Washington: India and Pakistan should sit together to set up a mechanism for resolving their differences instead of "maligning" each other, an aide of Pakistan Prime Minister Nawaz Sharif has said.
Tariq Fatemi, Special Assistant to Sharif on Foreign Affairs, said that after the recent meeting between Prime Minister Narendra Modi and Sharif in Ufa, Pakistan is now looking forward to its National Security Adviser's visit to New Delhi, which is exactly in order to meet the concerns of both the sides.
He said that it is important for the two countries to sit down and resolve the differences.
"If they (India) have concerns, and we have concerns, so you have two options. Either go around beating each other, maligning each other, ridiculing each other, which will add to hostility between the two countries, or sitting down as civilised people, which we presume we are, and then debating and discussing and finally resolving them," Fatemi said speaking at The Heritage Foundation, a US think-tank here.
He said that the meeting between Modi and Sharif in Ufa provides a "glimmer of hope" that the talks would be revived between the two countries.
"...I see a small glimmer of hope in the meeting that took place between the prime ministers of the two countries on the 10th of this month, in the city of Ufa, and you will have to go back to your geography lessons to know where it is. It is deep in the belly of Russia, a southern city in the Bashkir Republic."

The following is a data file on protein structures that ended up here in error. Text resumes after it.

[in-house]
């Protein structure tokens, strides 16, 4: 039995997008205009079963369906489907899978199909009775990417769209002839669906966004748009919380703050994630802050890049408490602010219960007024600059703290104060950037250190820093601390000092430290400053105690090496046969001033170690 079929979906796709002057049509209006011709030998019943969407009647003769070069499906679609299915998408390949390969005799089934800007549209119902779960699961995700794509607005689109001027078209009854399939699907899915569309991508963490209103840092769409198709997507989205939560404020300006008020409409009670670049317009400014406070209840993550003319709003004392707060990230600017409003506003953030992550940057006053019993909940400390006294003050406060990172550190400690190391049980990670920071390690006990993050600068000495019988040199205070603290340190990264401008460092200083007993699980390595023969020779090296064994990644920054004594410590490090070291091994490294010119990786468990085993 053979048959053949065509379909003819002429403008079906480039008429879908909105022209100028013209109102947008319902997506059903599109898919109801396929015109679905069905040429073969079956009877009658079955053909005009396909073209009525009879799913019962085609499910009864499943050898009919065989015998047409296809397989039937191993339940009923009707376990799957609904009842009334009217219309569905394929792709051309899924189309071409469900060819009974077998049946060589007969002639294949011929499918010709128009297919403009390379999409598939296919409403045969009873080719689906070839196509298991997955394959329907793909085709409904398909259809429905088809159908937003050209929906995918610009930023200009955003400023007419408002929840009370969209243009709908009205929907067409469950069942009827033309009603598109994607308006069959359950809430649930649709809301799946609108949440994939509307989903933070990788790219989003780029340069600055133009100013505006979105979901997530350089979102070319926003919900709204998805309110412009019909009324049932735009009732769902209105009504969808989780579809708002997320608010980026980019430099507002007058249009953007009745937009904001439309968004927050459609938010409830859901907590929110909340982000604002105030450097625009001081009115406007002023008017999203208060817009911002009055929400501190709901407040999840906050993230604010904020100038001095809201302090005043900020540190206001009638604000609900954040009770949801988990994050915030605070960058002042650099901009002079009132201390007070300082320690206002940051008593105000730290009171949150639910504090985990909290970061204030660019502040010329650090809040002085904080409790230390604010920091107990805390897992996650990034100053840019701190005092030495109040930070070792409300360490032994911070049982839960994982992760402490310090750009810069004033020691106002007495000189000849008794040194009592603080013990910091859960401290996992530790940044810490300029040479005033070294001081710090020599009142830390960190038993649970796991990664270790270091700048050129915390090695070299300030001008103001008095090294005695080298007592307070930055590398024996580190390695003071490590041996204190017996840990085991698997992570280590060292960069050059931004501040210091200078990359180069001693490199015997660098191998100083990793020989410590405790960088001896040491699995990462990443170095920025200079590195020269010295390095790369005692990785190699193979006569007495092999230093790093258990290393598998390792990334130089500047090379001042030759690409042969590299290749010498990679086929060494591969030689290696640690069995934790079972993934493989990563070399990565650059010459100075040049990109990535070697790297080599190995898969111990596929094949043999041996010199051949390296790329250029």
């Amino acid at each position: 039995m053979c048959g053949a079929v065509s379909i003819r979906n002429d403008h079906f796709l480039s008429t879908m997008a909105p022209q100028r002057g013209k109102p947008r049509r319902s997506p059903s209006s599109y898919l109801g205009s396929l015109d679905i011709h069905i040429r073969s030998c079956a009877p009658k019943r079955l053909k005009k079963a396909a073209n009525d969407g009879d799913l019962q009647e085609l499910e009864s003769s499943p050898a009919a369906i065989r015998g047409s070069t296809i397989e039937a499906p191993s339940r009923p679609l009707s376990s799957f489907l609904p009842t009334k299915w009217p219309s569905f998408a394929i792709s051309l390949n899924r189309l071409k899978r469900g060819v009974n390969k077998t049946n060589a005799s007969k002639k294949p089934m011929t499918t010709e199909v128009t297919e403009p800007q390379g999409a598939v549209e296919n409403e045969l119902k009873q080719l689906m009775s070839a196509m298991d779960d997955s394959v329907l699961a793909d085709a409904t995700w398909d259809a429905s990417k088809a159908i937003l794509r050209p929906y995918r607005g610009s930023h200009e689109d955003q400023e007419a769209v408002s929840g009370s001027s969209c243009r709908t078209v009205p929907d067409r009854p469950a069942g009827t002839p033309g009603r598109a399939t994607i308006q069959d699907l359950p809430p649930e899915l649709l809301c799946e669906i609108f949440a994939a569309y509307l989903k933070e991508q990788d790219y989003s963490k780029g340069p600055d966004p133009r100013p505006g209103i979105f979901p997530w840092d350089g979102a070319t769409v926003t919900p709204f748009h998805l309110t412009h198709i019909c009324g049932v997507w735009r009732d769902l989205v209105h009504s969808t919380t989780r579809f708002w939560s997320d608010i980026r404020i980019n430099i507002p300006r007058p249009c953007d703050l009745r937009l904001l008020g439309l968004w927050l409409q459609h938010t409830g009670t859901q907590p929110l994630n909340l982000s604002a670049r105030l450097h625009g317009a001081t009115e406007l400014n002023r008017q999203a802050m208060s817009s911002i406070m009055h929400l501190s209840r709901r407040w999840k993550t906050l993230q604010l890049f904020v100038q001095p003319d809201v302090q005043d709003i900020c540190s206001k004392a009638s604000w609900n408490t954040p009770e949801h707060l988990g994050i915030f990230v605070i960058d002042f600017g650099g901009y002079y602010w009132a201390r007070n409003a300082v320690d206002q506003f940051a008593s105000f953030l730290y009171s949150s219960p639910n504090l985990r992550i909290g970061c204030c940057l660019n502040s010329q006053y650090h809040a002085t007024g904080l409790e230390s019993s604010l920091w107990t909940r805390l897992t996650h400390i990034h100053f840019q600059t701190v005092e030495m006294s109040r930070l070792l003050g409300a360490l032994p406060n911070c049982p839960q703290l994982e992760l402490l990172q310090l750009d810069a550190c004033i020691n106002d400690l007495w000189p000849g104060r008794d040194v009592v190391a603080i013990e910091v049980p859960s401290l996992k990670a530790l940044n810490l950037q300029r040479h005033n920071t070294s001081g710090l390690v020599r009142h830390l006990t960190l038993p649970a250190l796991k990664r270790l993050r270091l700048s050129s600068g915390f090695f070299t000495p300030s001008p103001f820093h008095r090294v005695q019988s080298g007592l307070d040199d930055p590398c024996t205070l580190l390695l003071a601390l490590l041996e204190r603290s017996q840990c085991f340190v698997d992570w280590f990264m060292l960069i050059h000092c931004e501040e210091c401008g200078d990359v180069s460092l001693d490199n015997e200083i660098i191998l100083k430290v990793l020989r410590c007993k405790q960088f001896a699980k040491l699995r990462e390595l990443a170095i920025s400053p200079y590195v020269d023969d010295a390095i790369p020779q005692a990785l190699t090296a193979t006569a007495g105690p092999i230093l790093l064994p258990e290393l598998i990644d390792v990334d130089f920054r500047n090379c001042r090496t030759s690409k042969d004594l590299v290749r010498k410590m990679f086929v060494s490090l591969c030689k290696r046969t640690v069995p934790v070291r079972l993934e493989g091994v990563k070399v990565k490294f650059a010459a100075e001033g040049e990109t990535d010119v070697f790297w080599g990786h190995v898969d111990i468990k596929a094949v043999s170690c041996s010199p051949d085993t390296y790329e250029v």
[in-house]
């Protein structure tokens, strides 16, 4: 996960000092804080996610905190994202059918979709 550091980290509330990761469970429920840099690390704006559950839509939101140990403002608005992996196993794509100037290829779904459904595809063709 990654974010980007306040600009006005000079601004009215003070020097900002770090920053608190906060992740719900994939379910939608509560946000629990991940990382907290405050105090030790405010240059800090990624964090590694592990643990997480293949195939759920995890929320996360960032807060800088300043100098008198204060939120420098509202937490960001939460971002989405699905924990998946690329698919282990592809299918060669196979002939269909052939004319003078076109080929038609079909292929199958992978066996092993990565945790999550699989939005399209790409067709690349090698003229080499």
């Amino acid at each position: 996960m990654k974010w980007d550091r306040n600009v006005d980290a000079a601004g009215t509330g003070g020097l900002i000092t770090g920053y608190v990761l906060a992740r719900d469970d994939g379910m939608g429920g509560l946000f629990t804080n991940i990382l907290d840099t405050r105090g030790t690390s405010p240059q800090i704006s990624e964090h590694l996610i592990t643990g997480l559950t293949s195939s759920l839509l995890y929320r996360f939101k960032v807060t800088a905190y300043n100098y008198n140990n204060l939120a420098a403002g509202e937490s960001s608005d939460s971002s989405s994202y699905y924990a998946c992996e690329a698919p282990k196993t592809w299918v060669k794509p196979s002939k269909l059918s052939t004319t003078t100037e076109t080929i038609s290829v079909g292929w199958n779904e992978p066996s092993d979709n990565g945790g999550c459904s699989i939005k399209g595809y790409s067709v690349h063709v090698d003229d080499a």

"Let us set up a mechanism whereby Indian concerns can be met, and our concerns can be met. You see, if the two countries are to live at peace with each other, and I agree with you that the people do want peace, on both sides of the border, there is no doubt about it. That is why it becomes incumbent on the political leadership to carve out a way, and in the process, friends should also help us," he said.
On underworld don Dawood Ibraham, Fatemi said he is not aware if the 1993 Mumbai attack mastermind is alive or dead.
"Dawood Ibraham, or Ibrahim Dawood, we don't know where he is. I, frankly, am not even aware that he is alive, dead or alive, or that he is in Pakistan. There are people, you know, who have committed acts of terror and have disappeared. We don't know," he said.
Notably, till the time Al Qaeda Chief Osama bin Laden was killed by US commandoes in a daring raid in Abbottabad in 2011, top Pakistani leadership continued to deny his presence inside the country.